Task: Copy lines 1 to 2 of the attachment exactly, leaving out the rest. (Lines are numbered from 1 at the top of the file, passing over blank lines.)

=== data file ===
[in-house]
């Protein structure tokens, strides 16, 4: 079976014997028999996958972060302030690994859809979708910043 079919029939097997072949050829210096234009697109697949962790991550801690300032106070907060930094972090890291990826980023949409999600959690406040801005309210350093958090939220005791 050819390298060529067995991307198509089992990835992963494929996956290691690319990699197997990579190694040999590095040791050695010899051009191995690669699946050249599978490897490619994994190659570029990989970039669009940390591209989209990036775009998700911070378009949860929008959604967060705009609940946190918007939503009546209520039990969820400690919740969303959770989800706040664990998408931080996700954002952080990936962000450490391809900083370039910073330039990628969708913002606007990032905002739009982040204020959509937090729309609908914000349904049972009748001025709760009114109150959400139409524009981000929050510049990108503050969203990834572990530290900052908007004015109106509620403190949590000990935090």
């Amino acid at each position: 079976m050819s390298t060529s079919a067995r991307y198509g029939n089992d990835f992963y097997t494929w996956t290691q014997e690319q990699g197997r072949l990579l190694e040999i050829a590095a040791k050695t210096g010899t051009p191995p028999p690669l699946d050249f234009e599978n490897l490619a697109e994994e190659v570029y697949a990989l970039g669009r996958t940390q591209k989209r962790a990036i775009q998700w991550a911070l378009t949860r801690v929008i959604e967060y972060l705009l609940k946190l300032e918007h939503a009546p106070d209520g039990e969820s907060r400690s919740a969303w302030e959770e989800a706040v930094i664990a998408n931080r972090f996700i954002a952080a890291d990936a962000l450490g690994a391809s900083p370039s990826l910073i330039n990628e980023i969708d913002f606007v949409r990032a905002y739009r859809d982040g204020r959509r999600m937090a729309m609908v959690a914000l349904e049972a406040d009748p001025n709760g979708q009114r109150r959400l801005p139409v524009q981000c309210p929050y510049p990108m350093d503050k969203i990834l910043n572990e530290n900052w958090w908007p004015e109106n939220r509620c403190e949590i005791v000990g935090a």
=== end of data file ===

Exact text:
[in-house]
């Protein structure tokens, strides 16, 4: 079976014997028999996958972060302030690994859809979708910043 079919029939097997072949050829210096234009697109697949962790991550801690300032106070907060930094972090890291990826980023949409999600959690406040801005309210350093958090939220005791 050819390298060529067995991307198509089992990835992963494929996956290691690319990699197997990579190694040999590095040791050695010899051009191995690669699946050249599978490897490619994994190659570029990989970039669009940390591209989209990036775009998700911070378009949860929008959604967060705009609940946190918007939503009546209520039990969820400690919740969303959770989800706040664990998408931080996700954002952080990936962000450490391809900083370039910073330039990628969708913002606007990032905002739009982040204020959509937090729309609908914000349904049972009748001025709760009114109150959400139409524009981000929050510049990108503050969203990834572990530290900052908007004015109106509620403190949590000990935090």